Seoul Lantern Festival and Other Weekend Fun

There’s definitely plenty to do in Seoul on weekends. Friday night we were already thinking of checking out the pedestrian area along Cheonggyecheon Stream, which runs for about 5.8 km through the middle of a major busy avenue, and then I read in the latest issue of 10 Magazine that the annual Seoul Lantern Festival was currently taking place. Perfect! (Note: 10 Magazine is really great, with info on upcoming events, nightlife, restaurants, arts, culture and entertainment.) It was pretty crowded, but still fun to see so many colorful lanterns lighting up the night. It went on for miles, so we didn’t walk the whole thing, but here’s a glimpse (sorry some of these are dark, it’s tricky getting an iPhone camera to adjust just right). Oh yes, and it was FREE:

We ended the evening with some Korean BBQ at Mapogalmaegi and a nice stroll back to our place. I know it’s hard to believe, but the food was just OK. >< The first round of cuts was good, but then…meh. So we’re definitely on the hunt for better Korean BBQ places. Come on, we’re in Seoul! If you have any recommendations, please let us know in the comments section.

Last night we headed to I’Park Mall, located at Yongsan Station, to go to the movies. First movie theater experience in Seoul. We had some time to kill before the movie and were exploring the — ahem — 8 levels of stores at the mall, when we stumbled across a Studio Ghibli museum exhibit! I’ve only seen a few of their movies (“My Neighbor Totoro,” “Ponyo” and “Howl’s Moving Castle”), but Will’s a big fan, he’s seen more of their films. We paid a reasonable admission fee and went in. They’ve basically recreated scenes from several of their films with beautiful, detailed sets, some of them animated, some pieces interactive. And then there was a gift shop, of course, with lots of adorable Totoro stuff and whatnot.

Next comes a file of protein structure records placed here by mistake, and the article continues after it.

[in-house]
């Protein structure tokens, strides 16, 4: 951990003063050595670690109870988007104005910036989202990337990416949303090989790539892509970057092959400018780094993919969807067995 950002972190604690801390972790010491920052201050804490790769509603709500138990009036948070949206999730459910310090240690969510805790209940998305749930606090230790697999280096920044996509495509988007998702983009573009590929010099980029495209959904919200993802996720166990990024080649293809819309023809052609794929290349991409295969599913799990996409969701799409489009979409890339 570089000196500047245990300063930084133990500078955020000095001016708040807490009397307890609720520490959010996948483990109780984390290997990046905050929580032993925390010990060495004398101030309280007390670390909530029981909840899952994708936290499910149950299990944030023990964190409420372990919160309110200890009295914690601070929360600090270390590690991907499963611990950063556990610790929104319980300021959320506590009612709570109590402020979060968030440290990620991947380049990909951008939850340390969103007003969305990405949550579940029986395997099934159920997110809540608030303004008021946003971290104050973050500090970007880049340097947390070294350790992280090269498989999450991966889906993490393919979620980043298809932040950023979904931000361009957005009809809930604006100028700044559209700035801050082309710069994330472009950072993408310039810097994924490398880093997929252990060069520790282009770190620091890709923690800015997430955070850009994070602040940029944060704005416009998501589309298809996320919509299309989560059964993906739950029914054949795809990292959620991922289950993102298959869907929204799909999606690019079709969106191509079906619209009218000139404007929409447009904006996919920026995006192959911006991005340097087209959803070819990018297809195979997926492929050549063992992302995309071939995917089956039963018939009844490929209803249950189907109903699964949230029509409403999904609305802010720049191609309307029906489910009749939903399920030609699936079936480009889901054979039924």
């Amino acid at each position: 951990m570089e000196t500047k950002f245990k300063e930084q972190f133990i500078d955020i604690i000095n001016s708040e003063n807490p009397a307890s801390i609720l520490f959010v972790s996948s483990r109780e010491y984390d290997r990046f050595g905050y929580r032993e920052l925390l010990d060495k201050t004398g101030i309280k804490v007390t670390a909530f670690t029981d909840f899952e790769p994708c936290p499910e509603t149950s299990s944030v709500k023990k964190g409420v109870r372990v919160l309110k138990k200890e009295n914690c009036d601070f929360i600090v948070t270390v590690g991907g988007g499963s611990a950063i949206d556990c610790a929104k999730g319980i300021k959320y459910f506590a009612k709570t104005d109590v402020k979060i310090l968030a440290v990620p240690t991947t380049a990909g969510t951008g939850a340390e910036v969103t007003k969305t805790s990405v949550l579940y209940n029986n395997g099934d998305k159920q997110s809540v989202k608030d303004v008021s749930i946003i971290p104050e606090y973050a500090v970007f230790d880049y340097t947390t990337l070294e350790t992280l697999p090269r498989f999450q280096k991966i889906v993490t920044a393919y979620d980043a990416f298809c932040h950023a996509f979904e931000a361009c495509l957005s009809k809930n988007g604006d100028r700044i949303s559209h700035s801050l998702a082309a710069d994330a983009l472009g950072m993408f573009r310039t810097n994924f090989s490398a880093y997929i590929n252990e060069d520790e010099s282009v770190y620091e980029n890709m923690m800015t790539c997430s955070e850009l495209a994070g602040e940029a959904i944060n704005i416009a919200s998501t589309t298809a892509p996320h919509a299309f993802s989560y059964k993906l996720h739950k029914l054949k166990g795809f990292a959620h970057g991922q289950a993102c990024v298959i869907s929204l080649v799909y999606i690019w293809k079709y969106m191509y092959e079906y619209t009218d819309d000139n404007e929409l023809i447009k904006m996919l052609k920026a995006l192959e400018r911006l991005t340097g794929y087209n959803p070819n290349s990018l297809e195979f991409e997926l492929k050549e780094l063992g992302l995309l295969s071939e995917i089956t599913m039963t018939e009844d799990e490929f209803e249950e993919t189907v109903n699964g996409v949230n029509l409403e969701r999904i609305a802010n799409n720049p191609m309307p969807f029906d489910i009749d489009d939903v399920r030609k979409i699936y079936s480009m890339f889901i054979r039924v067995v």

The movie experience at CGV Yongsan IMAX did not disappoint. The seats did sell out fast, but sitting in the third row didn’t feel as close to the screen as it does in U.S. theaters. The snack stand had most of what you’d expect, salty popcorn, caramel popcorn, soda, nachos, etc., but… no candy! Interesting. It’s fine, I satisfied my sweet tooth with the caramel corn, which was delish. The seats were really comfy and, oh, there was no intermission halfway through the movie like there was when we went to the movies in Hong Kong. As for the movie, “The Hunger Games: Mockingjay, Part 1”? Will gave it a C. I’m pretty sure the cost of the tickets and movie snacks totaled much less than back home, too, which is always a plus. One more thing — previews started earlier than we’re used to. Before the time on the ticket. Just fyi.

All in all, it’s nice to have lots of options for things to do on the weekends. We’re in a big city, so I’m not surprised there’s always some event or something going on, but I like it.

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